Extraordinary? New Land Rover marketing effort moves away from traditional SUV ads
By MARK RECHTIN | AUTOMOTIVE NEWS
Link to Ad pic:http://cwimg.us.publicus.com/apps/pb...=1041&MaxW=490
LOS ANGELES -- Following 18 months of launching new and redesigned products, Land Rover's 2006 marketing effort will pitch its lineup as "extraordinary."
Last year's launches of the new Range Rover Sport, redesigned LR3 and significantly reworked Range Rover helped spark Land Rover U.S. sales to a record 46,175 units in 2005, up 30.0 percent from 2004.
Land Rover wants to continue the momentum from those launches, says Sally Eastwood, vice president of marketing for Land Rover North America.
For the first quarter, Land Rover will concentrate on the Range Rover Sport. In the second quarter, the strategy will shift to the LR3. The third quarter will focus on the Range Rover flagship. The fourth quarter will see a reprise of all three, prepared by ad agency Y&R Advertising.
Eastwood says Land Rover's advertising budget will be flat from last year. Land Rover spent $41.7 million to advertise in the first half of 2005, according to TNS Media Intelligence.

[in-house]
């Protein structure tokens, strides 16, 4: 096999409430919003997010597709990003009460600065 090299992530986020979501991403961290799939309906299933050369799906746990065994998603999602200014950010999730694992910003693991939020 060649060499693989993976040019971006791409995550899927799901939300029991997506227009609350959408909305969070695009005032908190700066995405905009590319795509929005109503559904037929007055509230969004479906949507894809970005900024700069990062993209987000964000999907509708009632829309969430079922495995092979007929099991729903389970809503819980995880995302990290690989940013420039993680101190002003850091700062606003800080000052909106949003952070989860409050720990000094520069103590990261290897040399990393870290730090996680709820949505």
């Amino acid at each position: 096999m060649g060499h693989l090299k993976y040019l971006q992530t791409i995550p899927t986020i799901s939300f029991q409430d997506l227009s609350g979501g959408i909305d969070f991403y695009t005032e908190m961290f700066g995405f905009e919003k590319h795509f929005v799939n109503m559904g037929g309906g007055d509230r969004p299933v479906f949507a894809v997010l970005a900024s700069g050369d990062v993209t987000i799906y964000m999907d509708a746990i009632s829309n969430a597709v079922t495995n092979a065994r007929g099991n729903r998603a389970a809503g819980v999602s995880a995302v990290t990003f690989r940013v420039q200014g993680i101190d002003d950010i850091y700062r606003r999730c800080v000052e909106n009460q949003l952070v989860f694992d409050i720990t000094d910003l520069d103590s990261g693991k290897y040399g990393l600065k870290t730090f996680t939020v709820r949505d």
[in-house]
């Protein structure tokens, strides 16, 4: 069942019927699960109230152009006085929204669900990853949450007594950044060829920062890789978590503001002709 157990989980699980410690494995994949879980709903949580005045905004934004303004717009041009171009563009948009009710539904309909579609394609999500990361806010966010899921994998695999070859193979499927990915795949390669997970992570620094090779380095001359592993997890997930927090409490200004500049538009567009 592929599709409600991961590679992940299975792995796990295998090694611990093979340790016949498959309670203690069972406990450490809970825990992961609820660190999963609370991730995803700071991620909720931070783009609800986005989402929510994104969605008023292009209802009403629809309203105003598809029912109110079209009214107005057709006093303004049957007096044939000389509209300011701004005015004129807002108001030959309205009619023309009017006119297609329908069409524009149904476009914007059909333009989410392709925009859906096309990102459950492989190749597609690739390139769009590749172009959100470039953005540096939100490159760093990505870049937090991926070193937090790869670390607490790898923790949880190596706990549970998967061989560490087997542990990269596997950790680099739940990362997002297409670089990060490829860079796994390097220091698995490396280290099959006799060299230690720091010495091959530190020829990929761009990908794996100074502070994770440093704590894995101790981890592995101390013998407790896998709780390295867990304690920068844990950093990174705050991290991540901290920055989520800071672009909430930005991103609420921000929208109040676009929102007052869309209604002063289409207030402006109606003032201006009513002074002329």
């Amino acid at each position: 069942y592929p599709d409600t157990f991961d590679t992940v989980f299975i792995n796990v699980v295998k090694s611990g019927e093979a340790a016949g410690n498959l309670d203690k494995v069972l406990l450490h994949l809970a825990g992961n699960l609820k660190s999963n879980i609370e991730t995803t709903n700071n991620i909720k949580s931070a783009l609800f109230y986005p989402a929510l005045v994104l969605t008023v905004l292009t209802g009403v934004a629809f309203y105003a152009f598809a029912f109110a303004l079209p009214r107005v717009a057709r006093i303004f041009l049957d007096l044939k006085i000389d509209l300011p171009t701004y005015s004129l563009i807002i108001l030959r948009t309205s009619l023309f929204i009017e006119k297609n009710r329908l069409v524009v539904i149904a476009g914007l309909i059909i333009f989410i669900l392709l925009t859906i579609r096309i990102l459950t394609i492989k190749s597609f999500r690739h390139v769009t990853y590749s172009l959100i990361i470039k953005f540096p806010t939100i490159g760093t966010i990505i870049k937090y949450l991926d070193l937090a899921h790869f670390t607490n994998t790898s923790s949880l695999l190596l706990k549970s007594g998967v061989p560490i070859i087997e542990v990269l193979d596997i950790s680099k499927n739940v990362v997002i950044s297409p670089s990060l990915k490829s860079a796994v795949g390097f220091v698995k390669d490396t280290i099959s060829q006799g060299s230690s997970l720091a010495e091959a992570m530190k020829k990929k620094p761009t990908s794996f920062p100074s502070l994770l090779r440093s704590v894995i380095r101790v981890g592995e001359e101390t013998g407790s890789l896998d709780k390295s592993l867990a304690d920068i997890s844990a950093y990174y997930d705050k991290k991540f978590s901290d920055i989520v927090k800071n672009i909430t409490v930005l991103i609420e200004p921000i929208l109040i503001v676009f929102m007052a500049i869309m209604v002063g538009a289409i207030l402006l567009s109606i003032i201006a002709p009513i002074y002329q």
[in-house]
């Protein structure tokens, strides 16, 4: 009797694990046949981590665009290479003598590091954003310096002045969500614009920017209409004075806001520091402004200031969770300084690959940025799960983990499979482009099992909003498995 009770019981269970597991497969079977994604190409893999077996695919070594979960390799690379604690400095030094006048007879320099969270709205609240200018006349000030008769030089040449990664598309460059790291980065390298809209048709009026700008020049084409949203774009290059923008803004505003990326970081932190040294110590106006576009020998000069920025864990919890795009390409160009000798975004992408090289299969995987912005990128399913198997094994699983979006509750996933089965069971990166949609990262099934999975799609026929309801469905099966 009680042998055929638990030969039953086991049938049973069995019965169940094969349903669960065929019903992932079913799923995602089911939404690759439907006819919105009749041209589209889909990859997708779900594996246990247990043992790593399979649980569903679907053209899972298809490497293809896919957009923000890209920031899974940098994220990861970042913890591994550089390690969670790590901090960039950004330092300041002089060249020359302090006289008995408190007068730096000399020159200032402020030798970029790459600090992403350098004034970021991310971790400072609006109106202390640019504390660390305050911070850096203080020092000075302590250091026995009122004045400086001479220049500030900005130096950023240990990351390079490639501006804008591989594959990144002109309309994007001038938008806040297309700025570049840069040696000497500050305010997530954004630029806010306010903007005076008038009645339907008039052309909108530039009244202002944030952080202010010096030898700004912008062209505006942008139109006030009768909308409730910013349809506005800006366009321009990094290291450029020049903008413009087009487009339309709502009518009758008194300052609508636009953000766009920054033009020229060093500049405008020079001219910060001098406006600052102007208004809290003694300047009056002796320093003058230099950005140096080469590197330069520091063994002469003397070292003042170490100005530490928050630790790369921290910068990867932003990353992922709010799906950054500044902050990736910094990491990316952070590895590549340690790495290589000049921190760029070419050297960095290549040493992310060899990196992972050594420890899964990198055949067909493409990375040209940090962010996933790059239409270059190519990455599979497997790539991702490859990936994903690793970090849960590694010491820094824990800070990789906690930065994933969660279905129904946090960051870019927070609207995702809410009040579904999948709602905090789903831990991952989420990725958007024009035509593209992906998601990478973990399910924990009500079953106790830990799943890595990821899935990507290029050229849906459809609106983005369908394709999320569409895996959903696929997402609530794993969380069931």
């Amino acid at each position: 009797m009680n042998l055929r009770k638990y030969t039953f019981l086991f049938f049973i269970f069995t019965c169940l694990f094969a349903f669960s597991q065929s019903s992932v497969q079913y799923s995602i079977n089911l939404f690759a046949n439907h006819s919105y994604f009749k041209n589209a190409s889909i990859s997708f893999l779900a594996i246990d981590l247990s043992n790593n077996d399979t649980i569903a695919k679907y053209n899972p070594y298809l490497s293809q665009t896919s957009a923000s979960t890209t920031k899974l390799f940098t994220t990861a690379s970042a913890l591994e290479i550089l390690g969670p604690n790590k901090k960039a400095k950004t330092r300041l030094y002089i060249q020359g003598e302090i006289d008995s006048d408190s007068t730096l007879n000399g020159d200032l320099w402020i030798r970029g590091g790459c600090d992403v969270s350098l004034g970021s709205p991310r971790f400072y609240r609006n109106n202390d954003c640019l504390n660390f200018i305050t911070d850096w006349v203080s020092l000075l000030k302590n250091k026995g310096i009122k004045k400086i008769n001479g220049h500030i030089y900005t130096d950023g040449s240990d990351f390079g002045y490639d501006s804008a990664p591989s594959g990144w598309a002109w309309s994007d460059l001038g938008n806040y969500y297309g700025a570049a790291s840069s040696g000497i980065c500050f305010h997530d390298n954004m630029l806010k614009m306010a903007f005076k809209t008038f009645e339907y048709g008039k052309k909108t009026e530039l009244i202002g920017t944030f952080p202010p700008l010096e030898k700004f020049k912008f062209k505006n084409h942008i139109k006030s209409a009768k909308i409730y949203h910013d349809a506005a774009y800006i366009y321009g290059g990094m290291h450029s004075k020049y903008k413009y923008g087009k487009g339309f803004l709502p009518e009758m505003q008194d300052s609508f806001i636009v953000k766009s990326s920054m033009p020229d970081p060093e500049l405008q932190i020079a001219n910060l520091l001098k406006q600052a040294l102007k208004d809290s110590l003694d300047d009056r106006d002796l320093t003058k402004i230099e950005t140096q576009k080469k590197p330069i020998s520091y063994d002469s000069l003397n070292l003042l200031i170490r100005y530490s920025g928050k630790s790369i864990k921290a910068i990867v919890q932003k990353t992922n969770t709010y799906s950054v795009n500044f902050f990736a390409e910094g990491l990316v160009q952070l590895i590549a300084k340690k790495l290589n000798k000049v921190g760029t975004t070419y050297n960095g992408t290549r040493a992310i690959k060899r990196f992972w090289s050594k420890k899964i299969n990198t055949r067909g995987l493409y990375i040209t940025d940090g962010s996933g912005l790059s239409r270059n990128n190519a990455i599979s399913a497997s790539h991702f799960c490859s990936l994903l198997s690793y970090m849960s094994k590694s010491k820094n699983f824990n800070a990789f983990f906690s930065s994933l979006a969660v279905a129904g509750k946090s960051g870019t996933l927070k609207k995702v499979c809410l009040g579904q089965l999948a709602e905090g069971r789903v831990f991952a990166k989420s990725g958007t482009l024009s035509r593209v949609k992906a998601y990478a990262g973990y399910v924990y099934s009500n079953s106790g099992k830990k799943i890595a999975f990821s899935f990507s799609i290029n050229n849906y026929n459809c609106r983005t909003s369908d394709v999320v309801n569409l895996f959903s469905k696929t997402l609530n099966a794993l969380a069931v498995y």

The Range Rover Sport commercial is set in Tokyo. To escape traffic, the SUV four-wheels down a lengthy staircase into Tokyo's cavernous flood-control tunnels.
At the conclusion of the spot, the vehicle emerges from tunnels on the other side of a river, with downtown Tokyo as a backdrop. There is no voiceover until then, when radio personality Nic Harcourt intones: "Designed for the extraordinary. The Range Rover Sport."
The TV spots will be joined by Internet, outdoor and print advertising, which all key on the word "Extraordinary."
The print ads will cover two pages, to show off the product and its capabilities. There are no plans for one-page print ads, Eastwood said.
Because the Freelander was removed from the lineup last year and will not return until late this year, it will not be featured in the brand spots.
The sites for the other two TV commercials are still uncertain, Eastwood said.
"We are going to gravitate away from traditional SUV advertising," Eastwood says. "Consumers are not seeing these ads through the lens of an SUV, but through the lens of a premium vehicle."
Land Rover will pair the brand campaign with a regional dealer group campaign called "Translations." Those ads will show people from various countries praising Land Rover vehicles in their native tongues.